It used to be, love me, love my dog. Now you'd better love your country just like me, or nobody else will ever love you... A personal message to Rudy Giuliani in the form of a quickie history lesson about love of country and his future as a figure whom future generations can love.
Memo: To Rudy Giuliani
Could you take a moment from your busy day of sniping to join us for a brief stroll through history?
I hate to break it to you. But, you, alas, are not the first to speak of undying love of country.
Someone beat you to it.
The shadow of greatness in such matters falls on a certain Nicholas Chauvin. He served gallantly in the army of the First Republic and the Empire under Napoleon. Severely wounded, he retired with little more than a ceremonial saber, a medal, and a meager pension.
Chauvin, however, continued to bask in the glory of the war and his idolatry of Napoleon, so much so, that he became the laughing stock of his village.
Soon he attained national prominence, dramatists making him the subject matter of a number of comedies, lampooning his undying affection for the Emperor. His name then became synonymous with fanatical and unreasoning patriotism, making chauvinists of us all.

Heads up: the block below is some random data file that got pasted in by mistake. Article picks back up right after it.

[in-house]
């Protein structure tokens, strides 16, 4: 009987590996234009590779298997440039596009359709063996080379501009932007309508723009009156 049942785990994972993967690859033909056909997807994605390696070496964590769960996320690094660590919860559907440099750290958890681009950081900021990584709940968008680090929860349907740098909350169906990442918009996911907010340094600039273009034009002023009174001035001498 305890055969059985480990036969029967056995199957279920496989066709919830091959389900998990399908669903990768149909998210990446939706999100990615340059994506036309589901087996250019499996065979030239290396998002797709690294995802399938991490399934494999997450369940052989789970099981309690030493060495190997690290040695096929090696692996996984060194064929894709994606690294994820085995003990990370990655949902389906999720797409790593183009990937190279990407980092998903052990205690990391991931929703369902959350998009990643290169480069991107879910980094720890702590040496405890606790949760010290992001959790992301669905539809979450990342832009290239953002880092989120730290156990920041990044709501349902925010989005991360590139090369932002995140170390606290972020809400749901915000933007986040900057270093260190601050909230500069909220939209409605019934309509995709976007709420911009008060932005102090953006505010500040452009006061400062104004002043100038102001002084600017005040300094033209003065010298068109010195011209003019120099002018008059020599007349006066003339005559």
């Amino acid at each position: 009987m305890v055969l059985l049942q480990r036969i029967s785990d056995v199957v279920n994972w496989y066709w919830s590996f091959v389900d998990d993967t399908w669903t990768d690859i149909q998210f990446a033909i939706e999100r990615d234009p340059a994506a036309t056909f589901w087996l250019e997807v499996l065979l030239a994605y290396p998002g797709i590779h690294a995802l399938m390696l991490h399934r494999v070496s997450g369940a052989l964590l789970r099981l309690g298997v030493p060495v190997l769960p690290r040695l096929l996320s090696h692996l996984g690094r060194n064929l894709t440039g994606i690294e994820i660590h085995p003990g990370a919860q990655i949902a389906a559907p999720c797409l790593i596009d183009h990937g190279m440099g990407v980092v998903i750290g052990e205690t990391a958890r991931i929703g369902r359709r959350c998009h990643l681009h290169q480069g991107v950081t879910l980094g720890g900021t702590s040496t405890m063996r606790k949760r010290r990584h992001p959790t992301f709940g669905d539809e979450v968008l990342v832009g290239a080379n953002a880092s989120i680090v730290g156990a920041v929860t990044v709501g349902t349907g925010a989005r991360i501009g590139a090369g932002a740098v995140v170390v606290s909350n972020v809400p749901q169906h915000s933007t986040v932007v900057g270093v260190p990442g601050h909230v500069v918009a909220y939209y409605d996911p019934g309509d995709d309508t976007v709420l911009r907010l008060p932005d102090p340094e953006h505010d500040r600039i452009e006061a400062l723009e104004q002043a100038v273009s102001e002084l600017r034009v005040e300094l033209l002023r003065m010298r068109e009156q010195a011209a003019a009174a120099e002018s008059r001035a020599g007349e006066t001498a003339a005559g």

Count among them Stephen Decatur, the American naval hero, who counseled excess with "...our country, right or wrong."
Somewhat less flamboyantly, Francis Bellamy, a Baptist Minister, also exhorted simple loyalty in his Pledge of Allegiance to the United States. Penned in a mere three hours, to honor the 400th anniversary of Columbus' discovery of America, the twenty three word composition was first published in 1892 in the magazine, Youth's Companion.
Twenty years earlier, however, it took an immigrant, Carl Schurz, to set things right. Schurz was a German revolutionary, American statesman and reformer, U.S. Minister to Spain, Union Army General in the American Civil War, U. S. Senator, and Secretary of the Interior. He apparently had a few credentials to back him up. What exactly did he say? Oh yes: "Our country right or wrong! When right to be kept right; when wrong, to be put right."
You pays yer money and takes yer choice. I guess it's a no-brainer as to where you stand, Rudy.
Chauvin has had his day. He's come and gone--- he's so yesterday. Are you ready to step into his big boots and take your proper place in history?
Let's launch the campaign now. It's time we all began using the term, "Gulianists." It's a fitting tribute to you Rudy. You even have the proper Latin rudiments in your name, further underscoring your roots in this matter. It's the Latin rudis,"rude."
These same roots will forever remind us how you really made your name. So that when your biography is written, we'll make sure to start and end each sentence with Nine-eleven.
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